I decorated the cake (with help from others). It was 5 tiers with a fruit cake layer, chocolate sponge, Madeira cake, carrot cake and a regular sponge cake at the top. The whole thing was covered in pale blue icing and decorated with sugar paste flowers. The top cake was decorated like a birdcage with 2 little birds on the top.. We made loads of cupcakes decorated with flowers. For those with more savoury tastes, we had a massive cake of cheese from the Liverpool Cheese Company. 17kg of cheese – we’re still eating it.
Most of our wedding was done from scratch with no wedding planner.
• We’d collected tonnes of beautiful blue, white and gold crockery which gave a really vintage feel.
• My mum had painted up and plated milk churns, pots and old buckets with plants to decorate the outside of the marquee.
• My dad made a fantastic homemade photobooth, inspired by something I’d seen from etsy and an old Victorian picture frame I bought for £10. It turned into a full fireplace theme where you could put on moustaches and hats etc and appear in the photo frame. We set it up with a camera on a tripod in front of it. It was brilliant and some of my favourite pics from the wedding are from the photobooth.
• We also had loads of outdoor games including a coconut shy, sack race and bouncy castle. I wasn’t sure about this at first but it worked out really well, everyone had fun and all the kids were occupied.
• I loved the table centres using the lab glassware, it suited us, as 2 scientists, perfectly.
• A friend lent us loads of solar fairy lights and they lit up the outside of the marquee at night along with loads on lanterns that we’d collected.
• The whole marquee was decorated with bunting made by my mum. The first lot I made was lost in the flood, but a local fabric shop, Wheeler fabrics, were really kind and donated some fabric so we could make more bunting. So generous.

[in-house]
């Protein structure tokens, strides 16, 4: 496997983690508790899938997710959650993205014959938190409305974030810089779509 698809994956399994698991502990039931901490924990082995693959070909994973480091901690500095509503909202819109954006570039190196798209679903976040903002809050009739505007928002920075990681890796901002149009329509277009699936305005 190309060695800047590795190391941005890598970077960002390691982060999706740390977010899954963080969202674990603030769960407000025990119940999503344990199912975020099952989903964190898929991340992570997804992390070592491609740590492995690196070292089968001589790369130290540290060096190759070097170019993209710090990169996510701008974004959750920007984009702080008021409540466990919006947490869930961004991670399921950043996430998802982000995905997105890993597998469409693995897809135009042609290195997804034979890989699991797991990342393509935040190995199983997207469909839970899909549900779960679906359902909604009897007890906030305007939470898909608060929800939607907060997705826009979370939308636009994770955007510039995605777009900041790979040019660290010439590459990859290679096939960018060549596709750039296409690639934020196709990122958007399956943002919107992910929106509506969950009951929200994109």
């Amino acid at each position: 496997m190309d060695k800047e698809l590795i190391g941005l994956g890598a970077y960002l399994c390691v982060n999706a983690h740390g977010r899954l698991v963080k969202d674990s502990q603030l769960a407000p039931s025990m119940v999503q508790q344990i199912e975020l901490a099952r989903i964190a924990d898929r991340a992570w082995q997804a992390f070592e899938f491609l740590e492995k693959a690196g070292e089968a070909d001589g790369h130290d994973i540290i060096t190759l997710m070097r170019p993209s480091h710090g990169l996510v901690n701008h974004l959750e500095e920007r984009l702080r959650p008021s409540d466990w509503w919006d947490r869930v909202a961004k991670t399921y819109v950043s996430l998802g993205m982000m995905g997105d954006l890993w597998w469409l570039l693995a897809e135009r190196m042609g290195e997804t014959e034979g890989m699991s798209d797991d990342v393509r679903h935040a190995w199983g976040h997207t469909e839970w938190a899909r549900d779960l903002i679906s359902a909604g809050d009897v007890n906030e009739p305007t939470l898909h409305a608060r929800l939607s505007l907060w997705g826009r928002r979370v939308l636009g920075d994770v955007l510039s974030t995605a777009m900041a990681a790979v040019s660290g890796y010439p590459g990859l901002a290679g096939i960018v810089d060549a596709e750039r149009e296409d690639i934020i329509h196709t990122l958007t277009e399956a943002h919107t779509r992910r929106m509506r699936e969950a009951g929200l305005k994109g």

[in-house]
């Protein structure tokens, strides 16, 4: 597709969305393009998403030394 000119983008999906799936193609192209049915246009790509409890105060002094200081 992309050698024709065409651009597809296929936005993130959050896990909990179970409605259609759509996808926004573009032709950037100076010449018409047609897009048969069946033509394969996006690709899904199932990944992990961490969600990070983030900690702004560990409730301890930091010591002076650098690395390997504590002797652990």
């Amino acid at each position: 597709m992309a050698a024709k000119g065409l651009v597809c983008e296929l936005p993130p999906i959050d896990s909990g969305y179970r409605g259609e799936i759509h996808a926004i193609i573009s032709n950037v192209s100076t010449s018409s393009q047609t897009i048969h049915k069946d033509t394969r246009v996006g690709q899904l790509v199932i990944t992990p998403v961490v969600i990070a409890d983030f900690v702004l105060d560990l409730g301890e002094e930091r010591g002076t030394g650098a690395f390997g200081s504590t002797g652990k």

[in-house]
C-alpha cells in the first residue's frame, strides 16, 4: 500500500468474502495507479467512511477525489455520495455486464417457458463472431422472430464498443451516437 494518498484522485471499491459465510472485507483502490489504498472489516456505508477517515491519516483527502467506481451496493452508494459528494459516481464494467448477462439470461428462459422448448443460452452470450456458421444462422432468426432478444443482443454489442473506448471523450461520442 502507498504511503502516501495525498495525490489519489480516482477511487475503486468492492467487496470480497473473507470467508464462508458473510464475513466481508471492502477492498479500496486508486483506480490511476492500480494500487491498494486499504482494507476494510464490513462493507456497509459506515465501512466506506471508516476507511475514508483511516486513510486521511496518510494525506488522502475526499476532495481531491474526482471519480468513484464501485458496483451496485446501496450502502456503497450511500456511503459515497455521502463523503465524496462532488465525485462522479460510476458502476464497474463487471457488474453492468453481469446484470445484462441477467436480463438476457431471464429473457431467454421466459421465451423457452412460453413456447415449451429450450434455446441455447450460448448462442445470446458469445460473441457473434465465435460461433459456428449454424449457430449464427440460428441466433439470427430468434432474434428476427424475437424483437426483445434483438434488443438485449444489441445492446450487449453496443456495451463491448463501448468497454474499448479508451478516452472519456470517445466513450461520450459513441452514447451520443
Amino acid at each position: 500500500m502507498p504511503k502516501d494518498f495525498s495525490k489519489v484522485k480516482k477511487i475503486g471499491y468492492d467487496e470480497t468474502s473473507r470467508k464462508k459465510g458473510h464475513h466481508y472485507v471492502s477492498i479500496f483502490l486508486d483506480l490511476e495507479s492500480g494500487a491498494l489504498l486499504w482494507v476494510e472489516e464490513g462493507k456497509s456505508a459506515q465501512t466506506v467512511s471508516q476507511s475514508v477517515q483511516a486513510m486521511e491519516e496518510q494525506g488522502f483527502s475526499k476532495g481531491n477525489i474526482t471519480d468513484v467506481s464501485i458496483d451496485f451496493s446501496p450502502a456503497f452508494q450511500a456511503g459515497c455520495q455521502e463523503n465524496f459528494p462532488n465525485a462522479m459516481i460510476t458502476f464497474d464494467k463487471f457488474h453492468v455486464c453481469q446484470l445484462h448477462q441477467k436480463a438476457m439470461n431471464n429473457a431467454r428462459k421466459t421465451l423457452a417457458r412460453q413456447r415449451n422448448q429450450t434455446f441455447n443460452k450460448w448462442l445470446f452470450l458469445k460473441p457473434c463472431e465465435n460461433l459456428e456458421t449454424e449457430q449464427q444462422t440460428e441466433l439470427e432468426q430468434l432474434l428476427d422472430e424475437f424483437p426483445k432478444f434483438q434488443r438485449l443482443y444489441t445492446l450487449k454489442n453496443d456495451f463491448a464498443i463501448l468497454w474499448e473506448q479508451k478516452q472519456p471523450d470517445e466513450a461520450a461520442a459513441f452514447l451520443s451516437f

• For favours, we put daffodil bulbs in little organza bags with names on and used them as place settings. A daffodil is the national flower of wales so it seemed right.
• We had flying tropical fish at the entrance to the reception field and all the tables were named after corals, Nick is really into tropical fish and corals and even writes for a fish magazine.
Everyone working all week to get everything done. So many people in the village and further beyond helped out, I will never forget that. All the friends and family that joined us to celebrate (particularly the ones that came from as far away as Canada and Australia), my cousin’s singing Ar Hyd Y Nos, the beautiful patchwork blanket that my bridesmaid and other friends had made for us to commemorate our wedding, the speeches – they were all really funny. Bouncing on the bouncy castle, nick and me in fake moustaches, getting soaked at the end of the night while walking to bed. Smiling…..a lot.
The beautiful patchwork blanket that my bridesmaid had made for us to commemorate the day. She’d asked all my friends to decorate and patch and stitched it all together. We will keep that forever.
• I love making things and little details so I was in my element but it doesn’t suit everyone.
• Don’t get too bogged down by little things – it will all work out fine and you’ll have a fantastic day.
• Try to make it personal – that was really important to us.
• If you are going to make things, do it early and give yourself plenty of time.
• Get people involved – so many people did things for us for free or a really good deal by contacting people we knew. It really wouldn’t have been the same without their help.
• We weren’t going to do a seating plan because we wanted a relaxed day but we soon realised that it would be chaos so we did one last minute.